Macintosh servers and workstations might not be the black sheep of network and systems management any longer.
The reason, IT executives say, is that a new version of Apple’s Unix-based operating system – Macintosh OS X 10.2 – is giving them the long-sought-after tools to bring these machines into the management nuclear family.
“Macs and management. Have you ever heard the expression ‘like herding cats’?” asks Shane Wilson, coordinator of network services at Centre College in Danville, Ky. “Macs have always been this way.”
The advent of Mac OS X 10.2, however, is changing that attitude. Network managers who formerly managed Macs with proprietary software and hardware can now use some of the same software they used for their Intel- or RISC-based servers and workstations to manage Macs. Mac OS X for the first time really supports standards-based enterprise qualities such as security, protocols and tools, which make management easier.
Mac OS X supports many of the same applications and command-line tools that IT managers use to configure, install and manage Windows, Linux and Unix machines. That’s possible because OS X, unlike OS 9, is built on FreeBSD, an open source operating system for Intel, Alpha and PowerPC-based servers that is based on BSD Unix, an implementation of Unix developed at the University of California, Berkeley.
“The deployment of Mac OS X is the primary reason for the sudden attraction of Macs at our organization,” says David Bratt, technology architect for H. Lee Moffitt Cancer Center in Tampa, Fla. “The researchers with Unix workstations like it because it is basically FreeBSD with an interface. Now that we have the quasi-Unix look and feel with Mac OS X, we have several options for managing Macs.”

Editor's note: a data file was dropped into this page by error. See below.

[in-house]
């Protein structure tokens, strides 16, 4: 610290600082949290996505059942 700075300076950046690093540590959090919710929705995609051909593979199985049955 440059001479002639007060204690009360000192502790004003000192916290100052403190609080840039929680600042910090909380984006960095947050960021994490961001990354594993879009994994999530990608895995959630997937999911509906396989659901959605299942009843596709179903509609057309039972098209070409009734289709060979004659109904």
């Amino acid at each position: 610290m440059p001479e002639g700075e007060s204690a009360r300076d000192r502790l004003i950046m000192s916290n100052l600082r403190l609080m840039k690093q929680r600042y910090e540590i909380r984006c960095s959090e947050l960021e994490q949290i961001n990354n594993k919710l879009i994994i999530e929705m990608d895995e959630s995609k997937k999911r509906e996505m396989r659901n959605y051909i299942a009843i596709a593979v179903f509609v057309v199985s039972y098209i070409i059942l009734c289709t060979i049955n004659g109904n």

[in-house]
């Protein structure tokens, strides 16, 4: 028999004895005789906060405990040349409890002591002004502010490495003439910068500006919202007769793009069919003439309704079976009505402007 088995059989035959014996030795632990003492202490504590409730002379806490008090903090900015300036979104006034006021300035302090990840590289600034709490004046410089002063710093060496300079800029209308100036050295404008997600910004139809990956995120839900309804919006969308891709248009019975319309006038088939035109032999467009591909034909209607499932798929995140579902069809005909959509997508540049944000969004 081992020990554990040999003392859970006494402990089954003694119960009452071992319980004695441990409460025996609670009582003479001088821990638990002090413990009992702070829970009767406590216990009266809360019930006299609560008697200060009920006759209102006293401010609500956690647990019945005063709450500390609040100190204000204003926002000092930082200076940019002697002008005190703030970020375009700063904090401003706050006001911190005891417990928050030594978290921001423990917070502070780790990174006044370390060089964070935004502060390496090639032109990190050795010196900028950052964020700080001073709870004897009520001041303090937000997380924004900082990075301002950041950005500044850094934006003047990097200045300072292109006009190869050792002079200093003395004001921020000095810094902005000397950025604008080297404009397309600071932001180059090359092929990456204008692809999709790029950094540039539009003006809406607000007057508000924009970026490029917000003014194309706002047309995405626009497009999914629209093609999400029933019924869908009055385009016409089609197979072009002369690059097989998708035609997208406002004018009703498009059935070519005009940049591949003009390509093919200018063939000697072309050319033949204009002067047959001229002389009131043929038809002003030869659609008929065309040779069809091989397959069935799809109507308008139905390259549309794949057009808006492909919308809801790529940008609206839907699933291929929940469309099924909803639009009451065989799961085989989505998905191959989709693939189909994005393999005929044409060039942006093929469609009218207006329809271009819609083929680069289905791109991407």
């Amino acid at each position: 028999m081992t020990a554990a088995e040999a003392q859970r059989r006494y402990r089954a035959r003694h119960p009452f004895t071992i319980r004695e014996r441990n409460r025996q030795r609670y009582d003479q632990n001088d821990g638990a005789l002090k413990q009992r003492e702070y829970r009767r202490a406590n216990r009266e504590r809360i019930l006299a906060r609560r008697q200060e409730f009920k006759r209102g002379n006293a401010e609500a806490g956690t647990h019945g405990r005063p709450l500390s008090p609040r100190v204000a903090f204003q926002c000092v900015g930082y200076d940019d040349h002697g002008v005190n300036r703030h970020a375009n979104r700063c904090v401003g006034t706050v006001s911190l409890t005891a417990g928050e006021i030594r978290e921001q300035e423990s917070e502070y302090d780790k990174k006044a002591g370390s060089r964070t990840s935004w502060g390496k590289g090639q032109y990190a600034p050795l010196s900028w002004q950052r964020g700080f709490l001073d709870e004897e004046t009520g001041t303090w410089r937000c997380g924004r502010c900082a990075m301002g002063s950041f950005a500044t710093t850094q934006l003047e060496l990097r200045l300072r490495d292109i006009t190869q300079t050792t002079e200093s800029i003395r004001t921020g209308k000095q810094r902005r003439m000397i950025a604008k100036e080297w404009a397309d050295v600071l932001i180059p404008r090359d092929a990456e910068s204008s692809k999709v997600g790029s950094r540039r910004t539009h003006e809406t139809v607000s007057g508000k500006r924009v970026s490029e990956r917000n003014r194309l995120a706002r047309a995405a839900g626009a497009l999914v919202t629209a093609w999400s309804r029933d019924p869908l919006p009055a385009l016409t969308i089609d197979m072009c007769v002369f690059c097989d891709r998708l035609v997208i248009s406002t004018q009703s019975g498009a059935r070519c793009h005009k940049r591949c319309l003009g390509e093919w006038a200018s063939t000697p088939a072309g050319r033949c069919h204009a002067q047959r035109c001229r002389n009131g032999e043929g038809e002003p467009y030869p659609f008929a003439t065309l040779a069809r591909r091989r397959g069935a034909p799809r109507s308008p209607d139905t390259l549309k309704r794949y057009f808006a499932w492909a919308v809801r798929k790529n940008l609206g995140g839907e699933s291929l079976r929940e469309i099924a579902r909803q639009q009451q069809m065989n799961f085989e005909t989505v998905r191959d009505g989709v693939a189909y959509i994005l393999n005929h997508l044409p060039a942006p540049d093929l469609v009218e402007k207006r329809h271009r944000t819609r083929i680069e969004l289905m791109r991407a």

The newest version of the Macintosh operating system is causing network executives to re-examine long-held assumptions.
“We are currently looking at our future and determining where Macs will fit and how we’ll support them,” Bratt says. He says Macs are being installed more often in Moffitt’s research division, where they are used for computationally intense bioinformatic applications that are often written for Linux or Macintosh servers and workstations.
Bratt has a mixed network with Linux and Windows NT servers and one Apple Xserve, and an assortment of 900 client workstations that he backs up with Veritas Software’s NetBackup. More than 100 of his workstations are Macs. Bratt’s IT staff also uses an inexpensive shareware product from Famatech, called Remote Administrator, to remotely manage and install software on the company’s Windows, Macintosh and Linux workstations.
“Mac OS X has all the communications and network/systems management tools BSD Unix has, so it can integrate quite tightly into a TCP/IP network,” says Dan Kuznetsky, research director for IDC.
Another user says that remotely managing Mac servers and workstations is much easier now that he has upgraded his Macintosh workstations to Mac OS X from OS 9.
“Most of our workstations are now running OS X, so we do more remote maintenance on those systems than we did with OS 9,” says Tim Price, IT specialist for Architectural Research Consultants in Albuquerque, N.M.
Price has a mix of Windows, Linux and Mac servers and workstations in his network that run open source MySQL and PostgreSQL databases.